George Washington (1732-1799)
Survey, April 23, 1751, of 247 1/2 acres in Frederick County, Virginia, for Isaiah Phipps
Call number: Manuscripts Mss11:3 P5572:1
Formerly a part of the collection of Paul Mellon,
"Oak Spring," Upperville, Va.
Bequest of Paul
Mellon in 1999.
Accessioned 21 September 2000.
Through his friendship with Thomas, Lord Fairfax, and other Fairfax family members resident in Virginia, seventeen-year-old
George Washington secured a commission as surveyor of the newly created Northern Neck county of Culpeper in 1749. With
Lord Fairfax's permission, Washington was soon surveying lands in the Northern Neck Proprietary west of the Blue Ridge. By
the spring of 1751, when the young man plotted out the boundaries of this piece of land for Isaiah Phipps, he had executed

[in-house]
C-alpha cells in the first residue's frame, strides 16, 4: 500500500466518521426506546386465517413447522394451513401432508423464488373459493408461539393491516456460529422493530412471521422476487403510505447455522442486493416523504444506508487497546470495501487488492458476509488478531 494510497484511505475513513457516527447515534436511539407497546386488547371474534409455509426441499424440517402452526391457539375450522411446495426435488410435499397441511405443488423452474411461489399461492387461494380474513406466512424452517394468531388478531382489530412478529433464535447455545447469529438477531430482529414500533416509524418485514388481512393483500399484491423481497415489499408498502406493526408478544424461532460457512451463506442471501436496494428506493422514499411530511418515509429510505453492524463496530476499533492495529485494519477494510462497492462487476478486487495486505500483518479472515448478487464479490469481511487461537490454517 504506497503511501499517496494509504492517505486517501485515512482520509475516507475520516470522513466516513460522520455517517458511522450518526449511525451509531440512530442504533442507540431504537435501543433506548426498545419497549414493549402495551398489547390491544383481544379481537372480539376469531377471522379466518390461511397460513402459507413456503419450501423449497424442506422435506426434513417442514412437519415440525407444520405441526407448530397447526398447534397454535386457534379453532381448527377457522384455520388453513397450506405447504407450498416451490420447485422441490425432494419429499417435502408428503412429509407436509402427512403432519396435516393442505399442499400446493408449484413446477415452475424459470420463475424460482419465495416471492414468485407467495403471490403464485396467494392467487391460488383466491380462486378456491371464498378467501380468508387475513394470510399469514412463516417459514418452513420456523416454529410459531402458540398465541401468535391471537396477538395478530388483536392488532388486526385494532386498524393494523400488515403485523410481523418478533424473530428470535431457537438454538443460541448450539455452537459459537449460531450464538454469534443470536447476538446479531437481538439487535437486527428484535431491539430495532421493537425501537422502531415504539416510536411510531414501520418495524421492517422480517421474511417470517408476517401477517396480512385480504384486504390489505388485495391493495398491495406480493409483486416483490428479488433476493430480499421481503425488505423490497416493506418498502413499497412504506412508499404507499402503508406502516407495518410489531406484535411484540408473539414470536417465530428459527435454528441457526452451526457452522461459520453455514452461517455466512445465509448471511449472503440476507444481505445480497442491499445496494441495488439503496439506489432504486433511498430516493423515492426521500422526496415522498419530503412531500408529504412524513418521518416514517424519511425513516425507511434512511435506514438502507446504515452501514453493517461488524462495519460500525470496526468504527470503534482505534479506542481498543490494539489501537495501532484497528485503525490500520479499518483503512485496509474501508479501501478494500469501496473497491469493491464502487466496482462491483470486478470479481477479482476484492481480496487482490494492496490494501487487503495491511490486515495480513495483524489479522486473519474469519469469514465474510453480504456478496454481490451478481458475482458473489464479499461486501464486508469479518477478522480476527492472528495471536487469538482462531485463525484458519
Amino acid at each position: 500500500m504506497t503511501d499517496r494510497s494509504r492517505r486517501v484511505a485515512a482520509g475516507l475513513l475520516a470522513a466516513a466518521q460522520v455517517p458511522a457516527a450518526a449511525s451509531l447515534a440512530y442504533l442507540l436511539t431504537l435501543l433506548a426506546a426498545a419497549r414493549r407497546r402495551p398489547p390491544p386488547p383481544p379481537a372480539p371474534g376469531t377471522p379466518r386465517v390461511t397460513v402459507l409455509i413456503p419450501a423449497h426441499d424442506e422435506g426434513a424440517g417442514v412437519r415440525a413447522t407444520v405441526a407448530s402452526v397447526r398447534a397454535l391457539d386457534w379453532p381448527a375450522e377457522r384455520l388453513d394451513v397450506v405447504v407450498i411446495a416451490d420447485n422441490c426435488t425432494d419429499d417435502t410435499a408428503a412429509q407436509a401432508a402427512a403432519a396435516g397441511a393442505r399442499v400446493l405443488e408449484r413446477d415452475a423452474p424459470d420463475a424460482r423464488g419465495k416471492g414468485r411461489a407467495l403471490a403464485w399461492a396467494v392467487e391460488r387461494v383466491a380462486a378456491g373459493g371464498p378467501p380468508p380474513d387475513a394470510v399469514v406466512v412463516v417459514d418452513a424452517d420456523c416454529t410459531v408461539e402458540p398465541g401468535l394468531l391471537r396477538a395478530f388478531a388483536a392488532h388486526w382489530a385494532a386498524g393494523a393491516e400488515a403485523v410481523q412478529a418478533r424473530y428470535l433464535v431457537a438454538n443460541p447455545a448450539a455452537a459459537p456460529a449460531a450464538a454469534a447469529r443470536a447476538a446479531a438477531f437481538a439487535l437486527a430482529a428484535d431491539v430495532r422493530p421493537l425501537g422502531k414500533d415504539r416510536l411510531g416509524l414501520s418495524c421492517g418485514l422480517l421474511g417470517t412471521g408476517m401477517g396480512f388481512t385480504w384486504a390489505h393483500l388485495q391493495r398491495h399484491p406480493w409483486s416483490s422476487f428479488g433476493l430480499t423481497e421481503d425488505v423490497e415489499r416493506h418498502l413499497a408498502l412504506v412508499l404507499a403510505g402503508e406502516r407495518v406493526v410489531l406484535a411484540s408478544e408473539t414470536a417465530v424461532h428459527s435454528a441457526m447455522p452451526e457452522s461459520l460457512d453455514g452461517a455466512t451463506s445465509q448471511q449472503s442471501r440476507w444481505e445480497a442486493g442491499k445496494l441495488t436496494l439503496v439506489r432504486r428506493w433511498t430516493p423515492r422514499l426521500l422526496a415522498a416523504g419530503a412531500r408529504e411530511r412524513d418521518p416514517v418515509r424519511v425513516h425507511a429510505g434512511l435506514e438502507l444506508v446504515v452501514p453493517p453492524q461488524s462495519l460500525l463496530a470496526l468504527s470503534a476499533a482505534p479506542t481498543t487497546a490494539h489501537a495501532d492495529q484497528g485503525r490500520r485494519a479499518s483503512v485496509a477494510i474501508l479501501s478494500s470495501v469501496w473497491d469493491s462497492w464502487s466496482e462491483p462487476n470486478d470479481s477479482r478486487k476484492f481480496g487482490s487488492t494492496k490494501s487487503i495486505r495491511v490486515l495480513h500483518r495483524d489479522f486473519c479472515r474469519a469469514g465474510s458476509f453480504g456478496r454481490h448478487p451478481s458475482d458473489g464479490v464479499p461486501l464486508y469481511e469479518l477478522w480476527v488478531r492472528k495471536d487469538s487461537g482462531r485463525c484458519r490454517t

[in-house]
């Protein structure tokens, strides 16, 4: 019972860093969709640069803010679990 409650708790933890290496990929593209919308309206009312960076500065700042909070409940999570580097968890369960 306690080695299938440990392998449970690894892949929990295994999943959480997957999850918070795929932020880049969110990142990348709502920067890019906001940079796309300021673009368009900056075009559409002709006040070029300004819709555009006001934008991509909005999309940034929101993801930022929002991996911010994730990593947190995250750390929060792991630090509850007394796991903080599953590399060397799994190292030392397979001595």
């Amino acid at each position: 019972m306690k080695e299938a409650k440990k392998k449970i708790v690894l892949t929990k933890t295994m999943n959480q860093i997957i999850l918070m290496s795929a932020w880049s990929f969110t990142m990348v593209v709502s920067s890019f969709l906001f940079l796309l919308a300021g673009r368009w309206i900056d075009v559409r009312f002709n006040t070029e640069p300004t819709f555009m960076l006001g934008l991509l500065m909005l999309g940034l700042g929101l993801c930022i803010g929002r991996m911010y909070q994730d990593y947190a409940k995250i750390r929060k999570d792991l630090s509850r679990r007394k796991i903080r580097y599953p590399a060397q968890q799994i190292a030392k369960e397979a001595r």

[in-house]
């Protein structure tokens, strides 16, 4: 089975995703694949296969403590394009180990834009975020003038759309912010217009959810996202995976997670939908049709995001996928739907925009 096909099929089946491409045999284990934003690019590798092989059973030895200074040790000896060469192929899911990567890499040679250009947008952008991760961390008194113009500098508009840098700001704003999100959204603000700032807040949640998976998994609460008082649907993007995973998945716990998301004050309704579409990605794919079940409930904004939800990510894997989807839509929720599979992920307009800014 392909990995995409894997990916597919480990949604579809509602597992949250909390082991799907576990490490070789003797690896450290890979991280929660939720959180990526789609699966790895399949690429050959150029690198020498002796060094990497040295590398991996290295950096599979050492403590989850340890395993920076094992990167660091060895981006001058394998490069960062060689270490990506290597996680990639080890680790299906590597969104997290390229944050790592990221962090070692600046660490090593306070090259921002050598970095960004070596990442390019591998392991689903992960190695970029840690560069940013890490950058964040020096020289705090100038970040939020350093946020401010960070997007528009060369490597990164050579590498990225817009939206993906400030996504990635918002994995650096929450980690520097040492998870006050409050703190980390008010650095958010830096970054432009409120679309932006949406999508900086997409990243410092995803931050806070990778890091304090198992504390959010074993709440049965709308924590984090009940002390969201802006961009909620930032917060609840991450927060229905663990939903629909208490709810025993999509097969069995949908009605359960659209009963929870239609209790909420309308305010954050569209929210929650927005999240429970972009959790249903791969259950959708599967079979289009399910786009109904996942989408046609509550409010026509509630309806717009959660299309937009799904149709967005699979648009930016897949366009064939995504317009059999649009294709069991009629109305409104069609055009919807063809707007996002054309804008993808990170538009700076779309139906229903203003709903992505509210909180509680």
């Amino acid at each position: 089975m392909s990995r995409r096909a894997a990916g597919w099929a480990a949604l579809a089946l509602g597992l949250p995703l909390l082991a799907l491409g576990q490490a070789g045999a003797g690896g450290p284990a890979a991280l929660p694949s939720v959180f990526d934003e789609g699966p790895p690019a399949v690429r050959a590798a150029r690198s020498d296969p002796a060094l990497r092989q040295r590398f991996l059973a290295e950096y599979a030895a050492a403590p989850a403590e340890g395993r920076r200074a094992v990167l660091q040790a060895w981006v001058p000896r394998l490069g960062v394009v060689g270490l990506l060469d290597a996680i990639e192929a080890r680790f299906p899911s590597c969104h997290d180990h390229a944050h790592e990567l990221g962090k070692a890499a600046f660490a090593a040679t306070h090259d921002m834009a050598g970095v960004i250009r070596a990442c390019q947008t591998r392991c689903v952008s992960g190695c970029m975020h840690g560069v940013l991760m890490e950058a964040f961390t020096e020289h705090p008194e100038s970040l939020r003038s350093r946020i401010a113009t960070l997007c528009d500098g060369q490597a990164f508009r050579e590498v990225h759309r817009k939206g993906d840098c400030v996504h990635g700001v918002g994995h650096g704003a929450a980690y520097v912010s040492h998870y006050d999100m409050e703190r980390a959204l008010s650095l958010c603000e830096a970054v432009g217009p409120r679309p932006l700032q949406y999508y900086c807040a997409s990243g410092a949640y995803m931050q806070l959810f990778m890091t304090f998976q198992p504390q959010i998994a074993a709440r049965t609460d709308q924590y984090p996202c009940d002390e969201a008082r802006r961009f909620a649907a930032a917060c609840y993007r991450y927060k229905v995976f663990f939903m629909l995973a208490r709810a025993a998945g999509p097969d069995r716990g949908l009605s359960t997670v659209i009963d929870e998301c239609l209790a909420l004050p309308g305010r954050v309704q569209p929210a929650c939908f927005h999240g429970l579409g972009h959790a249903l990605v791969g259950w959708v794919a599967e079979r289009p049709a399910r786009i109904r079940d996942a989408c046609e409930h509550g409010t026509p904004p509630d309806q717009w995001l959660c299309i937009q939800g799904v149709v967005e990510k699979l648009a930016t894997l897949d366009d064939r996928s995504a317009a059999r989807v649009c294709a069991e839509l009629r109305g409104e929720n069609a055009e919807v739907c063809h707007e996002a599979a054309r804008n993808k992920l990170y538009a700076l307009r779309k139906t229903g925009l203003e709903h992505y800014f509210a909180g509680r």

dozens of surveying warrants in what was then Frederick County.
Phipps had paid Lord Fairfax, as proprietor of the Northern Neck, a sum sufficient to secure a warrant for a little more
than 247 acres along the Little Cacapon River (what Washington, following local usage, called the Little Cacapehon). The wagon
road leading north and west from Winchester toward Fort Cumberland ran through this tract, making it a particularly valuable
one, with great potential for development as settlement in the region increased. The site is actually identified on the map of
Virginia published by Joshua Fry and Peter Jefferson in 1755 in an area that would later fall into Hampshire County, now
part of West Virginia.
Surveys executed by George Washington, with their neatly drawn plats, clearly written descriptions, and examples
of the young surveyor's early signature, have always been favorites with collectors. Many of the surviving documents
remain in private hands, but this one joins two others from the years 1749-51 now in the Virginia Historical Society's
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